Submitted by angelicas on Wed, 08/19/2020 - 16:32
Forest survey of the Masamasa-Falelima Park
August 19, 2020 by angelicas
Climate Change Resilience

The very first baseline survey and assessment of the Masamasa-Falelima National Park has indicated evidence of the presence of the Manumea, Samoa’s endemic rare tooth-billed pigeon.  The survey took place in June this year  as part of the Intra-ACP GCCA+ Pacific Adaptation to Climate Change and Resilience Building (PACRES) activity to prepare a Management Plan for the Park.

The survey assesses current status of flora and fauna to identify the best management strategies and actions are for the Park.   It was conducted by the Government of Samoa’s Ministry of Environment and Natural Resources (MNRE) with the Secretariat of the Pacific Regional Environment Programme (SPREP),

“There were a number of interesting key findings, including evidence of the presence of the Manumea, which is believed to be on the verge of extinction. We are excited to publish the findings of the survey and begin working with SPREP to draft the Park Management Plan,” said Moafanua Tolusina Pouli, Assistant Chief Executive Officer of MNRE Forestry Division.

“The survey of the Masamasa-Falelima National Park took us two weeks to complete, as we covered an extensive land area - a total of 5,648 acres.  This is the first time to carry out a baseline assessment of the area which is crucial for the development of the Management Plan.”

A total area of 2400m2 of forest and 55 bird count sites were included in the survey, which covered 24 forest plots as well as the south coast end between Fagafau and Falelima villages to the Park edge on Northwest Savaii - Asau and Vaisala villages.

Survey team during week 1

Seventy per cent of the park is covered almost entirely by Forest Plantations, which were replanted following the logging operations of the 1960s and 1970s in west Savaii. It is estimated that a large portion of the initial forest plantation was also destroyed by Cyclones Ofa in 1990 and then Val in 1991.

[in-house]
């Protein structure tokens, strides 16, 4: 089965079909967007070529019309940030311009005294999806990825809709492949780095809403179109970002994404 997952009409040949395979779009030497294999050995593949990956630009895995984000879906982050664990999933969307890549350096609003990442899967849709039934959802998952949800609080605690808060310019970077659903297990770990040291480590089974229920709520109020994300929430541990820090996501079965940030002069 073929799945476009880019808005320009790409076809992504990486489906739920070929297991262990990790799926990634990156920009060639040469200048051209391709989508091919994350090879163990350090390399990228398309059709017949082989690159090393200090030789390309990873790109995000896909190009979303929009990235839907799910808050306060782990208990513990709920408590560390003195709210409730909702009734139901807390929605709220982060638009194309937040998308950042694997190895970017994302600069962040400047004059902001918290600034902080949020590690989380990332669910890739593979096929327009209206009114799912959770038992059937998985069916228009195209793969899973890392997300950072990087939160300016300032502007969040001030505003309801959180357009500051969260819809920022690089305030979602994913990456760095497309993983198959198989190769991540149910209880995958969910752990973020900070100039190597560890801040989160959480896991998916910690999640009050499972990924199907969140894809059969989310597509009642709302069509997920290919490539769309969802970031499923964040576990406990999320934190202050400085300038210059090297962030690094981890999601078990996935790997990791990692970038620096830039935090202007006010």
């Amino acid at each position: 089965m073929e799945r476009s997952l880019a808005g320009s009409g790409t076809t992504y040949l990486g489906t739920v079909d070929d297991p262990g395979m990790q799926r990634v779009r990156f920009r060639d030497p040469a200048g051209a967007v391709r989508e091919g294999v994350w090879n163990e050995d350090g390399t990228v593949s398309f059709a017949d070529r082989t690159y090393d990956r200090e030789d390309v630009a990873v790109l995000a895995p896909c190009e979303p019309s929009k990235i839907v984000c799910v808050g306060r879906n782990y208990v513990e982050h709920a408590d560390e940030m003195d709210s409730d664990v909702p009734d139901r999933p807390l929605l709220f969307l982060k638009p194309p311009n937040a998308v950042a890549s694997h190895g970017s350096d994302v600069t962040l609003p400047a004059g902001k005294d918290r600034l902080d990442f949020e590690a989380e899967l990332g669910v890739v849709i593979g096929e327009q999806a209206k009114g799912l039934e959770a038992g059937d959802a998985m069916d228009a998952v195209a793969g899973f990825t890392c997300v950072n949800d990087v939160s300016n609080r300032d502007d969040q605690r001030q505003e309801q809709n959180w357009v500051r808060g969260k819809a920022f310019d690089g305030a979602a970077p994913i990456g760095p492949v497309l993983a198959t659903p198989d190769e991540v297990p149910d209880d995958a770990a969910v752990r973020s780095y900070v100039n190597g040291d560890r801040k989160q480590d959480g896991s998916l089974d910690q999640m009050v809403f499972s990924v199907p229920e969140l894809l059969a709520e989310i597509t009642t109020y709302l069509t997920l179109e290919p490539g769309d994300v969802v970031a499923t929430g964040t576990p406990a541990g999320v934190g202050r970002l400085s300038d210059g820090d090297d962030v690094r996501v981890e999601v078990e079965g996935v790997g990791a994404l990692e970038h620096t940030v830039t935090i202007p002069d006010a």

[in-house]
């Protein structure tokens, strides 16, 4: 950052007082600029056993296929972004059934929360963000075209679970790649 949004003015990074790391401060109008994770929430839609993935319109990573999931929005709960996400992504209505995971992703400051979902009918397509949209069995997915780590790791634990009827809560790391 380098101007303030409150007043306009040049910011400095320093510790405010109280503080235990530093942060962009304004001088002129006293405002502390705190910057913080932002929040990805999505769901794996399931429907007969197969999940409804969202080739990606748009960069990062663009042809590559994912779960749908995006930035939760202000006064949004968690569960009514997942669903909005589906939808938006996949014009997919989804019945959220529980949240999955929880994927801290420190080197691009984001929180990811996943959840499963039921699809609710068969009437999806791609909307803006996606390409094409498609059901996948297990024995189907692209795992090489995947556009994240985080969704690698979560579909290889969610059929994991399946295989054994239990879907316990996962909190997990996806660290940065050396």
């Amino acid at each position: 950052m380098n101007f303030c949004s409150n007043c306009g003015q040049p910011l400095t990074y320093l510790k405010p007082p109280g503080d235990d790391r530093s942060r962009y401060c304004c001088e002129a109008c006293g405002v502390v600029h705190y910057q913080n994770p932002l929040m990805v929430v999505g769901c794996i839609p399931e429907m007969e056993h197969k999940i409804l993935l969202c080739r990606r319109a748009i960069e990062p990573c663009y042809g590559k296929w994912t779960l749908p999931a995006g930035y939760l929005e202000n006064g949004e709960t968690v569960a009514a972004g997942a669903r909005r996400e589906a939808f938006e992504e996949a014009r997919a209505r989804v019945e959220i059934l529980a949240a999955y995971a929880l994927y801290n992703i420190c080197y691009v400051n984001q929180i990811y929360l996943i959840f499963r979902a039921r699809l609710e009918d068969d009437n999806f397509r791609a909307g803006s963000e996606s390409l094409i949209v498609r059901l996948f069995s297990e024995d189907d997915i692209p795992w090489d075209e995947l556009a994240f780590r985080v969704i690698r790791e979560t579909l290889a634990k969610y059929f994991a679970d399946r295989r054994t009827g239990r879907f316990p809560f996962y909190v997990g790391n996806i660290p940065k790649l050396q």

In 2007, following the declaration of the National Park the replanting of native tree species such as malili, tava, and asi toa was a priority, to naturalise the area with Samoan forest trees. 

The 30 per cent of the Park that was not replanted is covered by unlogged forest, now dominated by siapatua (Elaeocarpus angustifolius), the naturalised invasive alien forest tree common along the west of Savaii.  This is a result of the damage caused by the 1990 Cyclones.

Despite the Park area being covered by planted exotic trees, a very high diversity of native flora and fauna was noted during the survey, especially in higher altitude areas.

The survey found evidence of the presence of Samoa’s critically endangered endemic manumea bird, along with several other threatened bird species of Samoa such as the Samoan white eye, island thrush, many coloured fruit dove, and Samoan whistler.

Survey team 2

“SPREP is pleased to partner with the Government of Samoa for an activity that has so many positive national findings..  We’re grateful for the funding support from the European Union which has helped enable the very first step to a management plan for the Masamasa-Falelima National Park of Samoa,” said Ms Tagaloa Cooper-Halo, Director of Climate Change Resilience of SPREP.

“Pacific resilience is crucial for our Pacific communities and the stronger our environment is, the better we are able to bounce back from the impacts of climate change.”

A positive outcome of the survey was the absence of the invasive myna birds, an invasive species that is rampant in Upolu island.

The Masamasa-Falelima National Park extends from the north to the south of Asau – Falelima forest areas and provides a very important environmental function for the conservation of biodiversity, and as a natural carbon sink.

A major consideration for the Management Plan is the looming dilemma on the use of the exotic forest plantations as an economic asset, against its value for building climate resilience as well as the impact on the native biodiversity.

The survey was conducted from 15 – 26 June, 2020 with Mr. Toeolesulusulu Cedric Schuster the PACRES  consultant, members of the Forestry Division of the Ministry of Natural Resources and Environment from both Upolu and Savaii, and Ms Emma Arasi-Sua, PACRES Knowledge Management Officer.

PACRES is funded by the European Union and aims to deliver better regional and national adaptation and mitigation responses to climate change challenges faced by 15 Pacific ACP countries. The €12 million project is delivered jointly by the Secretariat of the Pacific Regional Environment Programme (SPREP), the Pacific Islands Forum Secretariat (PIFS), the Pacific Community (SPC) and the University of the South Pacific (USP).

For more information on the survey of the Masamasa-Falelima National Park, or  PACRES , please contact Dr Martin Sharp, PACRES Project Manager at [email protected] or Ms Emma Arasi-Sua, PACRES Information and Knowledge Management Officer at [email protected]